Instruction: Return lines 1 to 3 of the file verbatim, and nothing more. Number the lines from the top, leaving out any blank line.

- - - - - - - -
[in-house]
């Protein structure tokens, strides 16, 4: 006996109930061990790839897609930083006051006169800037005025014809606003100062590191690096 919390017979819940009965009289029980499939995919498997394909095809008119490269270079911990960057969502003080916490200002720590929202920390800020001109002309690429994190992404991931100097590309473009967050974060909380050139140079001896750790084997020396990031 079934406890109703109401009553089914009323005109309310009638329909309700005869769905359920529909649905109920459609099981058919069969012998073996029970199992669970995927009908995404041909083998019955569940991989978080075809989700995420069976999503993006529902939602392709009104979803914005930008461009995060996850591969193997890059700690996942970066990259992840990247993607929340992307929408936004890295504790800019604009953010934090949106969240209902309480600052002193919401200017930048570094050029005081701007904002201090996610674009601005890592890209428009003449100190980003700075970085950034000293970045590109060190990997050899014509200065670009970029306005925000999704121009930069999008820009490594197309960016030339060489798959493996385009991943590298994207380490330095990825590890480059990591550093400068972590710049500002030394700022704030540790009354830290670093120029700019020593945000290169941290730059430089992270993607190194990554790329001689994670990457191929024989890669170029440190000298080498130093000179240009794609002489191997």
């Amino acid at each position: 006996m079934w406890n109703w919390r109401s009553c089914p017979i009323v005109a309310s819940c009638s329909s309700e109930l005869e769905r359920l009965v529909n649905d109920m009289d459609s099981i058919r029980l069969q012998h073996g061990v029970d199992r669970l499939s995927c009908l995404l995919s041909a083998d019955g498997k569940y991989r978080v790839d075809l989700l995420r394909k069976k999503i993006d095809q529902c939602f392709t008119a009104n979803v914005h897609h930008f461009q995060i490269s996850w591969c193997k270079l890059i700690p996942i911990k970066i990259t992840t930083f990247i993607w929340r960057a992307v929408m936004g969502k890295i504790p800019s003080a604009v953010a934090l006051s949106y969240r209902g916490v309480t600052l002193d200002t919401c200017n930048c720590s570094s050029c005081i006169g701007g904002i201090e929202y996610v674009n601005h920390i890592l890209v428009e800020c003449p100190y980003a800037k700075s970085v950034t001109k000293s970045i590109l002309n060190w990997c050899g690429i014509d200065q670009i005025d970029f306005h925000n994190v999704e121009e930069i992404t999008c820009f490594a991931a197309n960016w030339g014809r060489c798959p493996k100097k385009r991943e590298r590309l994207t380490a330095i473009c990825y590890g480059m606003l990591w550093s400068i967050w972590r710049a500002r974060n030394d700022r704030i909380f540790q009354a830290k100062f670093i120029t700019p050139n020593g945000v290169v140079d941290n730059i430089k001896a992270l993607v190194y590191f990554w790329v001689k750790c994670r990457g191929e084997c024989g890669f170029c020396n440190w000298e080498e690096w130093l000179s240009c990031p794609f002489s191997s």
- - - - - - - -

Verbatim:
[in-house]
């Protein structure tokens, strides 16, 4: 006996109930061990790839897609930083006051006169800037005025014809606003100062590191690096 919390017979819940009965009289029980499939995919498997394909095809008119490269270079911990960057969502003080916490200002720590929202920390800020001109002309690429994190992404991931100097590309473009967050974060909380050139140079001896750790084997020396990031 079934406890109703109401009553089914009323005109309310009638329909309700005869769905359920529909649905109920459609099981058919069969012998073996029970199992669970995927009908995404041909083998019955569940991989978080075809989700995420069976999503993006529902939602392709009104979803914005930008461009995060996850591969193997890059700690996942970066990259992840990247993607929340992307929408936004890295504790800019604009953010934090949106969240209902309480600052002193919401200017930048570094050029005081701007904002201090996610674009601005890592890209428009003449100190980003700075970085950034000293970045590109060190990997050899014509200065670009970029306005925000999704121009930069999008820009490594197309960016030339060489798959493996385009991943590298994207380490330095990825590890480059990591550093400068972590710049500002030394700022704030540790009354830290670093120029700019020593945000290169941290730059430089992270993607190194990554790329001689994670990457191929024989890669170029440190000298080498130093000179240009794609002489191997």
């Amino acid at each position: 006996m079934w406890n109703w919390r109401s009553c089914p017979i009323v005109a309310s819940c009638s329909s309700e109930l005869e769905r359920l009965v529909n649905d109920m009289d459609s099981i058919r029980l069969q012998h073996g061990v029970d199992r669970l499939s995927c009908l995404l995919s041909a083998d019955g498997k569940y991989r978080v790839d075809l989700l995420r394909k069976k999503i993006d095809q529902c939602f392709t008119a009104n979803v914005h897609h930008f461009q995060i490269s996850w591969c193997k270079l890059i700690p996942i911990k970066i990259t992840t930083f990247i993607w929340r960057a992307v929408m936004g969502k890295i504790p800019s003080a604009v953010a934090l006051s949106y969240r209902g916490v309480t600052l002193d200002t919401c200017n930048c720590s570094s050029c005081i006169g701007g904002i201090e929202y996610v674009n601005h920390i890592l890209v428009e800020c003449p100190y980003a800037k700075s970085v950034t001109k000293s970045i590109l002309n060190w990997c050899g690429i014509d200065q670009i005025d970029f306005h925000n994190v999704e121009e930069i992404t999008c820009f490594a991931a197309n960016w030339g014809r060489c798959p493996k100097k385009r991943e590298r590309l994207t380490a330095i473009c990825y590890g480059m606003l990591w550093s400068i967050w972590r710049a500002r974060n030394d700022r704030i909380f540790q009354a830290k100062f670093i120029t700019p050139n020593g945000v290169v140079d941290n730059i430089k001896a992270l993607v190194y590191f990554w790329v001689k750790c994670r990457g191929e084997c024989g890669f170029c020396n440190w000298e080498e690096w130093l000179s240009c990031p794609f002489s191997s």